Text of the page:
Higgins, David and Southern, Alan (2007) Complexity Theory and the Role of Knowledge Management in the Knowledge-Based Small Business. In: Proceedings of The 8th European Conference on Knowledge Management. Academic Conferences, Reading, pp. 479-485. ISBN 978-1-905305-53-7

The paper aims to contribute to our understanding of the knowledge creation process in the knowledge-based small business. The authors consider how a complexity science perspective of knowledge is useful in this regard. So for example, the complexity of knowledge creation might be seen as systemic as no one individual knowledge agent can operate in an isolated and self-sufficient manner. Additionally, the social structures of the small business involve relations and patterns of behaviour that have become established across time and space. This idea that knowledge is socially and culturally situated lends itself to a qualitative interpretation of the processes evident in the small business.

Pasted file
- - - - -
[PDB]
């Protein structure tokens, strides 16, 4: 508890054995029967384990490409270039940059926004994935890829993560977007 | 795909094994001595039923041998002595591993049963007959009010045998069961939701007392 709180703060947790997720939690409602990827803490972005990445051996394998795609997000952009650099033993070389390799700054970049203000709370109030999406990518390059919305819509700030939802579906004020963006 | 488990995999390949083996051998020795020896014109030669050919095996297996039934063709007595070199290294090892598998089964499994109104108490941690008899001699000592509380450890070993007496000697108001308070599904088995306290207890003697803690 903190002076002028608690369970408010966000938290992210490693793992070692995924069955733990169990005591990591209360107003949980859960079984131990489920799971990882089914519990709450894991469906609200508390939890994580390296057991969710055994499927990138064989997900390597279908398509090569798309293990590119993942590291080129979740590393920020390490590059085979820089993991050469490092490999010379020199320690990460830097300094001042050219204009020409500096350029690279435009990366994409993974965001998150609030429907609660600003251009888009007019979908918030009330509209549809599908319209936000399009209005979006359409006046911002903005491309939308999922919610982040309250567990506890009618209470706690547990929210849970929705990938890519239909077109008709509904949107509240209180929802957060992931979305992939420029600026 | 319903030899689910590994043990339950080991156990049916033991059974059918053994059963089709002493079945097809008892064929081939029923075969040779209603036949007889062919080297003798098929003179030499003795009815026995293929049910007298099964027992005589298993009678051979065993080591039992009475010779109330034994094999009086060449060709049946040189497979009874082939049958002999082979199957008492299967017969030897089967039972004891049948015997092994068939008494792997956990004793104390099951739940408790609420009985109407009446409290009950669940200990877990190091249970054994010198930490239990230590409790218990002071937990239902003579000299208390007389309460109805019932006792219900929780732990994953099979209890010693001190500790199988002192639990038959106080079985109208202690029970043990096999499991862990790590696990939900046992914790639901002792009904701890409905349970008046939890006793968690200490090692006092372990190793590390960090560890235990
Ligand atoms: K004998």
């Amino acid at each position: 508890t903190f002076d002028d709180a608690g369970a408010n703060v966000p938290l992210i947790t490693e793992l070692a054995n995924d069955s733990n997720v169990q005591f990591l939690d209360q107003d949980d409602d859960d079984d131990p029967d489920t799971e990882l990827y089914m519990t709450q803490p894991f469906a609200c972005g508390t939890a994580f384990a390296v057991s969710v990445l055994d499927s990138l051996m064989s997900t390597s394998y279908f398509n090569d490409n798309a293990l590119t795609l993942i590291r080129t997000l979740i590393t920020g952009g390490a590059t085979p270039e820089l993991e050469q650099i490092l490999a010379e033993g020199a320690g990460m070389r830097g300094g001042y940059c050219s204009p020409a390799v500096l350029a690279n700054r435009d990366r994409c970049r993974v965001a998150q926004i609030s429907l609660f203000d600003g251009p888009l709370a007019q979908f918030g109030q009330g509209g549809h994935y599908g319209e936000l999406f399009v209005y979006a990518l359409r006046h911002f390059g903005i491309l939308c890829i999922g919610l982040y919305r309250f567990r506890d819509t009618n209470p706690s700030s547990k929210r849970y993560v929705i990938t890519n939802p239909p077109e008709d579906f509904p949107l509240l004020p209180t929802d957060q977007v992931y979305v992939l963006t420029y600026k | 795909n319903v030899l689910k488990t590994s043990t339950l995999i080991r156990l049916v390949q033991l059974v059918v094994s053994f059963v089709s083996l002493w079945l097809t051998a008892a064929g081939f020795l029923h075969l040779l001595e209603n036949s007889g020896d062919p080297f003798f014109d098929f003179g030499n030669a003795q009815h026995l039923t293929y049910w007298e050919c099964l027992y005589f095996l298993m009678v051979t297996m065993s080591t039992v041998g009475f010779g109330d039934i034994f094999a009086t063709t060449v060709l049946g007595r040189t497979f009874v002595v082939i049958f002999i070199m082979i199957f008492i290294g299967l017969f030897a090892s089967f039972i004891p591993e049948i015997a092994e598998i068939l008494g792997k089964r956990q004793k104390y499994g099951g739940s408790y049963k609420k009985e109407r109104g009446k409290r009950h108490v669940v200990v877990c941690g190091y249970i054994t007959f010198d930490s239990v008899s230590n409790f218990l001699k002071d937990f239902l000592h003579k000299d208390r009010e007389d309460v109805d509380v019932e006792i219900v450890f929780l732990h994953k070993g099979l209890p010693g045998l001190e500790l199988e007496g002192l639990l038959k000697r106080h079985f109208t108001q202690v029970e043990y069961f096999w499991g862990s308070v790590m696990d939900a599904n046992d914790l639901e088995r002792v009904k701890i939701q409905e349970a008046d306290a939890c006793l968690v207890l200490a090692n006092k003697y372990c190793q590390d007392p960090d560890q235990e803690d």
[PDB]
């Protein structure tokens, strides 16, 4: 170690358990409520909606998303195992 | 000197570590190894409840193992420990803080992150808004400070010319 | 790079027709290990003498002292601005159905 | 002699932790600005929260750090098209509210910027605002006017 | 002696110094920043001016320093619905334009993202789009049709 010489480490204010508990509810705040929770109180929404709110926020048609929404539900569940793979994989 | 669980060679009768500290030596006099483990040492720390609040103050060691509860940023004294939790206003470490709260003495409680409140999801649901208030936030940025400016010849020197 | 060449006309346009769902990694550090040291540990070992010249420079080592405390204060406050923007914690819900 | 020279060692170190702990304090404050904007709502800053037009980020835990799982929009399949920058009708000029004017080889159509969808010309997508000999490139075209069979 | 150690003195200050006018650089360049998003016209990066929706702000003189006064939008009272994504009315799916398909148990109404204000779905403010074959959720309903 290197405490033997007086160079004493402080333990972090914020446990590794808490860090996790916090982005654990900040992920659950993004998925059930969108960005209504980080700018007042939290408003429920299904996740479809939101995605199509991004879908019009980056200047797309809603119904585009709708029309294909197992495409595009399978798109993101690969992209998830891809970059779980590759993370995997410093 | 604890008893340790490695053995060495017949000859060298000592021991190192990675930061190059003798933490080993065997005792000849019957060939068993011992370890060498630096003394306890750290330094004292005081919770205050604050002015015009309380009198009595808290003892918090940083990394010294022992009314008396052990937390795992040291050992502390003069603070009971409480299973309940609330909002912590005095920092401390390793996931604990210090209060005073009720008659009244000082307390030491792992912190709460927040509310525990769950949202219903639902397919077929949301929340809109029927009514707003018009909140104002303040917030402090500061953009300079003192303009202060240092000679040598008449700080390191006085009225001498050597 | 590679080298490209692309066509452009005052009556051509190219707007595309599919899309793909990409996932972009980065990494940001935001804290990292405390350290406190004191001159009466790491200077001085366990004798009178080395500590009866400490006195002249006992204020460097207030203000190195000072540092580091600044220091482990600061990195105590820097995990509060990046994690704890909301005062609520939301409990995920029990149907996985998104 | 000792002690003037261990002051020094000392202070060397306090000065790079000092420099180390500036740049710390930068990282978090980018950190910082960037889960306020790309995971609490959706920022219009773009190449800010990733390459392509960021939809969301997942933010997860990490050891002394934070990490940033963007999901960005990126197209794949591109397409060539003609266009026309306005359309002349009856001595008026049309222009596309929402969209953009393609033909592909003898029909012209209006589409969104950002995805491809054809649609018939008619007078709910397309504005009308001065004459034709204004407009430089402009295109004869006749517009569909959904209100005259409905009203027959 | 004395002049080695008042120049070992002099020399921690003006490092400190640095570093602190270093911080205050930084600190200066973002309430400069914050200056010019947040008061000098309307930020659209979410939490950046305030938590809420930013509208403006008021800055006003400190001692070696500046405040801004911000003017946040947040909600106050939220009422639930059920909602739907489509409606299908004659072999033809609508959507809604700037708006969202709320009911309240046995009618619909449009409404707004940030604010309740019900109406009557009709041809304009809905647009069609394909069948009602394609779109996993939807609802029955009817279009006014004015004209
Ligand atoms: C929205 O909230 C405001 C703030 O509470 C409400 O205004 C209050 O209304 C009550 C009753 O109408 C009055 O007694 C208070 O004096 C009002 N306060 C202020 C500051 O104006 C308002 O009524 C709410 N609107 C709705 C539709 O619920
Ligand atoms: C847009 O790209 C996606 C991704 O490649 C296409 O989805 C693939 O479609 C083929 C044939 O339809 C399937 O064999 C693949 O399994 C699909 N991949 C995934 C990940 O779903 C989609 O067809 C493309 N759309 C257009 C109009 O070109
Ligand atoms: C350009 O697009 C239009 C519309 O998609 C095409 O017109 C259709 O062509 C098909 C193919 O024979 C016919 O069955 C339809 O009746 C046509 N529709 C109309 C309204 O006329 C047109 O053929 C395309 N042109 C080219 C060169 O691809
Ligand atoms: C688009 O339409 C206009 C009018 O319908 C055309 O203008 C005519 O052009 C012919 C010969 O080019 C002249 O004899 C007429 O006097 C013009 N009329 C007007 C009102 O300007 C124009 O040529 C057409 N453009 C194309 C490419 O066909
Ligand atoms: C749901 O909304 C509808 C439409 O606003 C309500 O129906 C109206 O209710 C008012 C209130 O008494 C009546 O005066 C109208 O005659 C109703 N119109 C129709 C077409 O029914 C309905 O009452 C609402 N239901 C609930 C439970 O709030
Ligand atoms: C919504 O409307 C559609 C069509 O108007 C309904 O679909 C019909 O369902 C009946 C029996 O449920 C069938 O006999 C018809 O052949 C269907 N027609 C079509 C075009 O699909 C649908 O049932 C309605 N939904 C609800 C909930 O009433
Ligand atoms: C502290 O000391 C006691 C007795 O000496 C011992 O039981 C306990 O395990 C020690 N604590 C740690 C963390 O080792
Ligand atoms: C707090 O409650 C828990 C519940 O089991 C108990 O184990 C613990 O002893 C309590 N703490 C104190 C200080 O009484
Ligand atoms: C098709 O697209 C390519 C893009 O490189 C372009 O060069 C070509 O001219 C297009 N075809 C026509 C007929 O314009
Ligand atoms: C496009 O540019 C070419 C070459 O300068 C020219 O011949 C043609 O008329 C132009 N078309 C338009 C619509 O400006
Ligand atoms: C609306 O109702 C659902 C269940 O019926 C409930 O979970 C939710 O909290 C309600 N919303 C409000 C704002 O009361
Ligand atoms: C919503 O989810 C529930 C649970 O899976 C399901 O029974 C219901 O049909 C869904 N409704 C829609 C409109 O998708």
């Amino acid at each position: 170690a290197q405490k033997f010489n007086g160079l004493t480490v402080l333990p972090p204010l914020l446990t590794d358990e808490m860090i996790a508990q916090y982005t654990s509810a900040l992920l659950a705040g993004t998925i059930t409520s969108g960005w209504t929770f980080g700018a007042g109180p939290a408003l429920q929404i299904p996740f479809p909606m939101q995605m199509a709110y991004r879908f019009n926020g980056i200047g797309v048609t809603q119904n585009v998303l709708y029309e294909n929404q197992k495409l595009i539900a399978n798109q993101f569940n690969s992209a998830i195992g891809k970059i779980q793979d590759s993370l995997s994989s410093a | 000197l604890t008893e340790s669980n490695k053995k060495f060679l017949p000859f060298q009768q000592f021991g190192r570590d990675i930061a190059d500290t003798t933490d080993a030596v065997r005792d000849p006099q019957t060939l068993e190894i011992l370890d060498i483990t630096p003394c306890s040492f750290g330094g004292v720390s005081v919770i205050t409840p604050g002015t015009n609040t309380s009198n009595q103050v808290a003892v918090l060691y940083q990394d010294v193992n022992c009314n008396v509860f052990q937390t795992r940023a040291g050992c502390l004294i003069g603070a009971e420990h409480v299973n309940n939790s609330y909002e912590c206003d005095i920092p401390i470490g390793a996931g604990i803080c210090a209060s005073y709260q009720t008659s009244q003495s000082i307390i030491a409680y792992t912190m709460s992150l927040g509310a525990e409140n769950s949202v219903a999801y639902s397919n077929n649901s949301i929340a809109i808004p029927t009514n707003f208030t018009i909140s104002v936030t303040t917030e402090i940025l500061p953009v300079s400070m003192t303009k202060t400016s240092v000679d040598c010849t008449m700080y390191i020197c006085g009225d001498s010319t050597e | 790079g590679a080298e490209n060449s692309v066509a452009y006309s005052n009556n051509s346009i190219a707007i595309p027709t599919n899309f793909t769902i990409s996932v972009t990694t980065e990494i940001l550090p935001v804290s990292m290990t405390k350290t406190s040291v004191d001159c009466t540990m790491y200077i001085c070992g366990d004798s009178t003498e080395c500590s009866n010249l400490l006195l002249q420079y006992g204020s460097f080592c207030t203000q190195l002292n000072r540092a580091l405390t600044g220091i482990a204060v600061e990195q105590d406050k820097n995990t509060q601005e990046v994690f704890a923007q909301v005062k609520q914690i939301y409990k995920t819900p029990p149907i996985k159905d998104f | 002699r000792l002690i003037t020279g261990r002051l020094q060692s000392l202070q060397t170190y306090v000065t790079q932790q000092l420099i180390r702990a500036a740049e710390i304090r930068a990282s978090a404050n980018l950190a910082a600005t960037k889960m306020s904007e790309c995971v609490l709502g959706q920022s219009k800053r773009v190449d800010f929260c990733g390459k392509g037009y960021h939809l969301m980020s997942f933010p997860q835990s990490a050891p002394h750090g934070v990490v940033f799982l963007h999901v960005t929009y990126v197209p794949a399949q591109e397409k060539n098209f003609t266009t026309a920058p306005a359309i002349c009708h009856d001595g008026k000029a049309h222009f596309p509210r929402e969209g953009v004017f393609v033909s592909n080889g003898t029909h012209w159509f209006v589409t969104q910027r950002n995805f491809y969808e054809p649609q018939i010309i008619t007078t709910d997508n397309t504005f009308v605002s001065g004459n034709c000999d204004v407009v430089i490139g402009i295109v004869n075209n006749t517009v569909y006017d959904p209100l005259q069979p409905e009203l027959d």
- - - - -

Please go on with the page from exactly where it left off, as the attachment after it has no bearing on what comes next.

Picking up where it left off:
By drawing on pilot evidence propositions about facilitating knowledge creation as both an individual and collective knowledge appear to co-emerge. This is consistent with the idea that knowledge develops as a process of interaction, as opposed to a managed process and further as Tsoukas (1996) suggests, knowledge in the small business is a socially constructed understanding derived from the interplay between tacit and explicit practices and processes. We seek to examine whether individual knowledge agents exists in a network of relations that are complex and dynamic and if so, reflect on what the boundaries to those networks might be. This supports the view that the nature of knowledge is inherently indeterminate and continually evolving. Further thought on how knowledge and knowing is emergent and produced and reproduced in recurrent social practices allow the authors to reject any ideas that knowledge is static or created as a predetermined outcome. The authors conclude the paper by suggesting knowledge in the small business is embodied as evident in such notions as tacit knowing and learning, and embedded grounded in the situated social historic contexts of individual lives and work.

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